You are basically saying that men are more troubled than women, which suggests that they are also more sinful.
Father, I disagree that if men are in general more predisposed to the passion of lust, this "suggests that they are also more sinful." I shall prove my point using a story from the Fathers (this is paraphrased):
There was a young monk who had a terrible warfare of the flesh, and his elder asked him: "My child, do you want me to pray that God takes away this passion from you?" The monk replied: "Elder, although these temptations are troubling me very much, I am noticing great benefit in my soul from the struggle, so I would prefer if you would not pray that God takes this away from me." And from this the elder understood that his disciple was more advanced than him.
Here we can see that just because someone is more passionate, doesn't mean he/she is more sinful.
And there is another similar story which has a similar lesson (paraphrased again):
A young monk went up to his elder and said: "Elder, I think I might have attained dispassion. I haven't had any troublesome thoughts or warfare against the passions for a long time." The elder replied: "My child, beg God to take this dispassion away from you! You will not make any progress without warfare."
Rather, I hoped you would reflect what passions of women counterbalance, so to speak, the passions of men. Instead, like a woman, you have continued to focus of the typically male failings of men while remaining oblivious to the typically female failings of women.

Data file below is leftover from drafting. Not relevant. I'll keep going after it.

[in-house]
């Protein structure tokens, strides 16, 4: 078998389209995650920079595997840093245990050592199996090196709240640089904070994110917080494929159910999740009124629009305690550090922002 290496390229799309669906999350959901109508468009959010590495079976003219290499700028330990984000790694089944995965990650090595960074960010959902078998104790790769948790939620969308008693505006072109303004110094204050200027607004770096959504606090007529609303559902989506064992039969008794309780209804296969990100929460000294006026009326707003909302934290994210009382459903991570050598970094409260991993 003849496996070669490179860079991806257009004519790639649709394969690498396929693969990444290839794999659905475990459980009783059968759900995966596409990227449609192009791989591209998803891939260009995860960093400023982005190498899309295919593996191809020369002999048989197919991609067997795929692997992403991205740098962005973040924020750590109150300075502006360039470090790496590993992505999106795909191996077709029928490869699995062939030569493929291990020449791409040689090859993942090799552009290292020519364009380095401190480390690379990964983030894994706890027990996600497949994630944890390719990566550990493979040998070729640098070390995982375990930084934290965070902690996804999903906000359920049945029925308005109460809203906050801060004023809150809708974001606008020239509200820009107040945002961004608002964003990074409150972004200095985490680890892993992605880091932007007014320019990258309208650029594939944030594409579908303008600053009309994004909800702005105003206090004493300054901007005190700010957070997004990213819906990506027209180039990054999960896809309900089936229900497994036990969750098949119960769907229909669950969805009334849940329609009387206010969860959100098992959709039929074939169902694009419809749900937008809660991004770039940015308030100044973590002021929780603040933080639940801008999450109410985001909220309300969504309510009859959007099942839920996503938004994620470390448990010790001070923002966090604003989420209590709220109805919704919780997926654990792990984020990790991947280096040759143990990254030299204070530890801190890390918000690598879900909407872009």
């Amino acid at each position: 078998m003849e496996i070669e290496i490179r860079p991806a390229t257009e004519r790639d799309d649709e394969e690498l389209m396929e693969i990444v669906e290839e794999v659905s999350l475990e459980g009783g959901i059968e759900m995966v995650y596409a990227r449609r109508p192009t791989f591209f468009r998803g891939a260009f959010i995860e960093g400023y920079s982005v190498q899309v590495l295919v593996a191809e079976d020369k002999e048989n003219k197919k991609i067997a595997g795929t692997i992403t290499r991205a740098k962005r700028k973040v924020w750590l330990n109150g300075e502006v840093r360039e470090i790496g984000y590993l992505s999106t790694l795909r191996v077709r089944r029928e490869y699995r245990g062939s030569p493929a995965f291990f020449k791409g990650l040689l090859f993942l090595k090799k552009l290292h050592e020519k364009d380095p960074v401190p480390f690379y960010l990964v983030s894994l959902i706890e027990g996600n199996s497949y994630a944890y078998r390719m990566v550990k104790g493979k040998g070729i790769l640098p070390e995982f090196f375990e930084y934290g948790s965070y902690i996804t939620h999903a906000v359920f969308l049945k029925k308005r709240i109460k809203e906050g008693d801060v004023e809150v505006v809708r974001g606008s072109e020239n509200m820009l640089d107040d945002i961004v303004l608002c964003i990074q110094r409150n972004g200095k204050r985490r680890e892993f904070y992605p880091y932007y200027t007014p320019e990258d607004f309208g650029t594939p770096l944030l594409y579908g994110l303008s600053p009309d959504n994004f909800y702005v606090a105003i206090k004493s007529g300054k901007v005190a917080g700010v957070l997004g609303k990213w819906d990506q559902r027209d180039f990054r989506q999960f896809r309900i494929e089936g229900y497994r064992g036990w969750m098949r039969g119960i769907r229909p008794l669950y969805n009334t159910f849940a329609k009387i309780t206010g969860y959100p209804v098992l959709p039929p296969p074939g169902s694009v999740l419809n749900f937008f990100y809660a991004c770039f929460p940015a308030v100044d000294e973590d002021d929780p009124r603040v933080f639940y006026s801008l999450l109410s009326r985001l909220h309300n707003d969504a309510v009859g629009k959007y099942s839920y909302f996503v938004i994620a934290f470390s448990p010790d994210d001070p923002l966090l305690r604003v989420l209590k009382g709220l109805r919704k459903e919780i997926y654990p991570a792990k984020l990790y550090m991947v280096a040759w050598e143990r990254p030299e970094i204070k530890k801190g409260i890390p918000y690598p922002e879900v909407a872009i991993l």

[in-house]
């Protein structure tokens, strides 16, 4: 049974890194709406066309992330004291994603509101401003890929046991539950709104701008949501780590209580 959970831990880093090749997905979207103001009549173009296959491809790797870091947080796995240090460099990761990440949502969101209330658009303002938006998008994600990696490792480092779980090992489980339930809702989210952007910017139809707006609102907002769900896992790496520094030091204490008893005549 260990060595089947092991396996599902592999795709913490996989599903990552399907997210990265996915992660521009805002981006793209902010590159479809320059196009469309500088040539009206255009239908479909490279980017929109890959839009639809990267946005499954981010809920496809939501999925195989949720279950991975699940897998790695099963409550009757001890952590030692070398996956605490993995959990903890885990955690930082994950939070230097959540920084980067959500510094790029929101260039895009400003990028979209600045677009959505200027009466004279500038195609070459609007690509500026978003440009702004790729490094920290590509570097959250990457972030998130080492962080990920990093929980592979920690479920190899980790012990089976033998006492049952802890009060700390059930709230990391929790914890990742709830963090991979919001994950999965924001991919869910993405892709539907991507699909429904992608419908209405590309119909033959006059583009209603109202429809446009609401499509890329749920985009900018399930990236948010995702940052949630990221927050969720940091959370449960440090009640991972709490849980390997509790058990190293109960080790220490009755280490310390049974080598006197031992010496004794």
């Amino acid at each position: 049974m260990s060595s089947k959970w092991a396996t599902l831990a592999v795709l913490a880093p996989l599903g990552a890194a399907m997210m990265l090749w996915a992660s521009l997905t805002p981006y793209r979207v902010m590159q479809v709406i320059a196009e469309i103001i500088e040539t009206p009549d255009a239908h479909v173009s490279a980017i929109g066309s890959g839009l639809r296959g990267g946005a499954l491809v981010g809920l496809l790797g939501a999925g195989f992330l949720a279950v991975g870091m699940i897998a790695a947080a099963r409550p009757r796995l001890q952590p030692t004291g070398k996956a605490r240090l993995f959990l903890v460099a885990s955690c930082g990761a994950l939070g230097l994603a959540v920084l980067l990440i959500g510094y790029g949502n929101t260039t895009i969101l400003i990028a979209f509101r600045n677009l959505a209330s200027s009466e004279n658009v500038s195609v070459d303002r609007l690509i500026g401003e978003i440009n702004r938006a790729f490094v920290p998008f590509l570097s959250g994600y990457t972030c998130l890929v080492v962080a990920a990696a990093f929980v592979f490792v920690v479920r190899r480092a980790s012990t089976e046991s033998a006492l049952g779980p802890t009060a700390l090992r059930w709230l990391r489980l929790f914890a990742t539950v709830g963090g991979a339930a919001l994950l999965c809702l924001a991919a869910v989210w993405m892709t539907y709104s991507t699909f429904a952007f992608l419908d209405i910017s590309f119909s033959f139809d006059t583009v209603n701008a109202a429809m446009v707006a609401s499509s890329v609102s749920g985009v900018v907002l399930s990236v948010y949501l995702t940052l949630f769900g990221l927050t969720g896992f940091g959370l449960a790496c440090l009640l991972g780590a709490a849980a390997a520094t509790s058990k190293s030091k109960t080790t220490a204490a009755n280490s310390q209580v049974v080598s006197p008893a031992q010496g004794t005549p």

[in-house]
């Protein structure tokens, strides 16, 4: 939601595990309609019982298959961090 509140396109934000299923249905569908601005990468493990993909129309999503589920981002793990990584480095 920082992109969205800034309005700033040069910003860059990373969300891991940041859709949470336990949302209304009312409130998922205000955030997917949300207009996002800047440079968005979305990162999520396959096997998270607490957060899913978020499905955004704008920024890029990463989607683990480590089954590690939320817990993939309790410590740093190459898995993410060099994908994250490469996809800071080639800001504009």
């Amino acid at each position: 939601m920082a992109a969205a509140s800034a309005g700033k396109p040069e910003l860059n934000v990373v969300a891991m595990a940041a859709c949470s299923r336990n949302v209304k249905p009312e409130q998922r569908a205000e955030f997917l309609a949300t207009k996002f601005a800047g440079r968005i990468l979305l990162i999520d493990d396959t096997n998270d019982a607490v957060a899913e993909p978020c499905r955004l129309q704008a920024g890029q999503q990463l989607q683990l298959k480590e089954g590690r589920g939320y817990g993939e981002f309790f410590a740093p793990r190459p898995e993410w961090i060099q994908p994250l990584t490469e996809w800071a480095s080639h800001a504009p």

Father, I didn't realize that this is how my writings looked, and it is definitely not what I intended. Those who know me know that I am very much against feminism. It's just that there seems to be a big difference in general in the passion of lust between the two genders. The statistics I have shown above is a great indicator of that. If someone tries to indicate other differences of passions between the sexes, I don't think the difference will be as noticeable. For example, one might say that women are more vain (in general) by nature, but there are too many examples of men being vain as well. And also there would be no statistical evidence to show that one sex is more vain than the other, and even if there were, it wouldn't be such a huge gap such as shown above for the passion of lust.
I must repeat (not directed towards you, Father), that we are talking "in general". Of course a lustful woman might have more lust than a dispassionate man. I had a feeling that someone might say: "You are judging the entire race of men over a few statistics. Stop judging people."
What is plain in the Fathers is that one sex is not spiritually superior to the other by nature and that our fallenness manifests itself differently in the sexes.
This is a great statement, Father. I completely agree with this, and I don't think I have written anything above that would indicate otherwise.